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Jews would be well advised not to regard evangelical American Christians as their allies in a battle against Muslims.
That evangelical American Christians support Israeli government policies through thick and thin should come as no surprise to those who pay attention to Middle Eastern politics. And while it is well known that such groups support the Jewish homeland in Israel, believing it to precipitate the second coming, and oppose any land concessions to Palestinians, it is shocking nevertheless to learn quite how many people support such a view. According to pastor John Hagee, some 40 million people embrace evangelical thinking on the Jewish state's need to vanquish its Muslim enemies - Christian Palestinians, of course, being more friend than foe.
This is a serious problem not only for the Palestinians, but for Israel, whose chances of any peace settlement with its neighbours are greatly hindered by such a massive political lobby of people who probably know next to nothing about the intricacies of the Israel-Palestine conflict. However, what is perhaps more worrying is the readiness of certain Jewish groups to embrace such evangelical ideologies and trade on the notion that Israel's political climate is part of a wider conflict of cultures - the Jews and the Christians versus the Muslims.
A number of advertisements have appeared on Haaretz.com in recent weeks, attesting to this division. One such ad read: "Land of Judea. Settled by Israelite tribes. The land walked by Jesus. Now in Arab hands." By drawing attention to the Biblical nature of this West Bank region and a shared history between Jews and Christians, Arabs are then referred to as a present day threat to a Jewish-Christian unity.
Right-wing Jewish groups are quick to refer to the flight of Christian Palestinians from Bethlehem as though Muslim Palestinians are the enemy and Jews and Christians are united in their victim status. Judeo-Christian values are constantly referred to as though they are one and the same thing and that, in contrast, other peoples, and particularly Muslims, do not share these inherent values and are incapable of coming up with them on their own.
A few years ago, I was in Venice with my dad and we saw a chessboard in the window of a shop in the city's old Jewish Ghetto. The pieces were made up of rabbis and Jews on one side and Popes and Christians on the other and I remember my dad saying that that was the real battle - the Catholics were the Jews' real enemy, not the Arabs. He was joking, of course, but the point still stands that despite centuries of intermittent pogroms and persecution- and then the Holocaust - the advent of Arab Israeli hostility in the last century has led many to gloss entirely over the history of anti Semitism and conclude that Muslim Arabs are the real enemy and that Jews and Christians are natural allies.
I am not denying that there are serious divisions between Jews and Muslims in certain parts of the world, nor that there is no basis for hostility between Israel and Arab nations. Likewise, I welcome Jewish-Christian harmony, indeed wouldn't it be nice if we could all just get along? However, the focus on the Jewish-Muslim tension of the last 80 years and the good Jewish-Christian relations of the last 40 often deliberately inverts history, placing Christians as the eternal friend of the Jews and Muslims the eternal enemy, whereas the reality is rather more complex, with periods of calm and periods of conflict between all three religions throughout history.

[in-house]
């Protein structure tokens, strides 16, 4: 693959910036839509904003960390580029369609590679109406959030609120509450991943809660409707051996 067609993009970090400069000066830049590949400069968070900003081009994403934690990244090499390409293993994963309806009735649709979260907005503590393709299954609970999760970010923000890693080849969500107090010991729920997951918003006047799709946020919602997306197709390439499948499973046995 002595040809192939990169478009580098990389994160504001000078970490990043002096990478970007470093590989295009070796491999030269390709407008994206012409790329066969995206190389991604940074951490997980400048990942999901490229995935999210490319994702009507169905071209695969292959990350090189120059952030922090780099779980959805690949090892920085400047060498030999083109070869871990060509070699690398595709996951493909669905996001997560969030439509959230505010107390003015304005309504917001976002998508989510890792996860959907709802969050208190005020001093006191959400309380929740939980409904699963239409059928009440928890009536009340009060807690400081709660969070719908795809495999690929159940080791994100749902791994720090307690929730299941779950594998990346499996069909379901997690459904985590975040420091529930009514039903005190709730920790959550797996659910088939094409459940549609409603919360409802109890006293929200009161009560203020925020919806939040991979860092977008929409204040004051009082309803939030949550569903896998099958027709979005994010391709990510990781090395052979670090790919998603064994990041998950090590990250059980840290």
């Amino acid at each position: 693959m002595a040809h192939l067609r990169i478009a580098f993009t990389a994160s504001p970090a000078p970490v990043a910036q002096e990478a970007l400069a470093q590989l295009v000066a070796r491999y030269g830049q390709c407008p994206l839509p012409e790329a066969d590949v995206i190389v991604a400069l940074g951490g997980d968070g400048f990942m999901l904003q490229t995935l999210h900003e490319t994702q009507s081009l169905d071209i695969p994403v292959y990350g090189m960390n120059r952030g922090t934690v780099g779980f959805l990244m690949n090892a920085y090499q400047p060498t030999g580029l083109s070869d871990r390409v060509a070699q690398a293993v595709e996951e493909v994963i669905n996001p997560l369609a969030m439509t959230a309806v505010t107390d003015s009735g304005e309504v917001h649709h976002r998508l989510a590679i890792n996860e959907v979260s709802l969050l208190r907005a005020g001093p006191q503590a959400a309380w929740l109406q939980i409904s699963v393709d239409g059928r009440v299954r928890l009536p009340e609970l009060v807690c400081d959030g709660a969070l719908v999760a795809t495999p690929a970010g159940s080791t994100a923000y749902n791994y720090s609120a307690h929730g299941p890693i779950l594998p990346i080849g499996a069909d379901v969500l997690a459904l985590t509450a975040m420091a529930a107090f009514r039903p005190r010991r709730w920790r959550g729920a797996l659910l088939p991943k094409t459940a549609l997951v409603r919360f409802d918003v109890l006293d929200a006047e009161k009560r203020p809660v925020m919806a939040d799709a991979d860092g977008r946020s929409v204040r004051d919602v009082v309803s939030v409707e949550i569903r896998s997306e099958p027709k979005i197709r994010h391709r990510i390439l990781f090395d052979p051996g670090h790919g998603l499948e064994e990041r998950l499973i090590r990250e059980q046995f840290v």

By referring back to the Bible, and shared Judeo-Christian values and looking forward to the coming of the messiah, second or first, Jewish and Christian groups alike create a false continuum, an eternal union of religions, and reduce complex world politics to simplistic Manichean oppositions: Jews and Christians versus Muslims; enlightenment versus barbarism; good versus evil. Somehow the Jews who subscribe to such ideologies have placed themselves on the Christian side of the revived Crusades, whereas they were in fact always caught up in the middle.
And somewhere in the middle comes close to depicting the Jews' reality today. While Israel might be at the epicentre of the Middle East's turmoil, it is far too reductive to place it in a clash of west versus east. Likewise, the Jewish state is about nationalism, self-determination and independence, not part of a messianic development that will see Jews and Christians triumph and Muslims perish. The Israel-Palestine conflict demands a just resolution for both sides, not the convenient absorption into a wider conflict of culture which warmongers on both sides are willing towards world war three.
Right-wing Jews would do well to consider that despite Israel's current allegiances, the naturalisation of existent hostilities with certain Muslims as a timeless, unavoidable given, will do nothing to solve Israel's political problems. Islamist jihadis and evangelical Christians both view themselves as the bearers of truth and manipulate world events to bring about a final war between good and evil. Israeli politics are, and must remain, unconnected to such dichotomies and Jewish groups would do well to focus on solving Israel's problems as they exist in reality, rather than trying to curry Christian favour in exterminating the "eternal" Muslim enemy.
Josh Freedman Berthoud is a journalist and writer currently travelling through Israeli settlements in the West Bank and the Golan, gathering research for a book to be co-written with Seth Freedman, planned for publication next year. You can follow his progress on the trip at www.40yearson.blogspot.com.
© 2007 The Guardian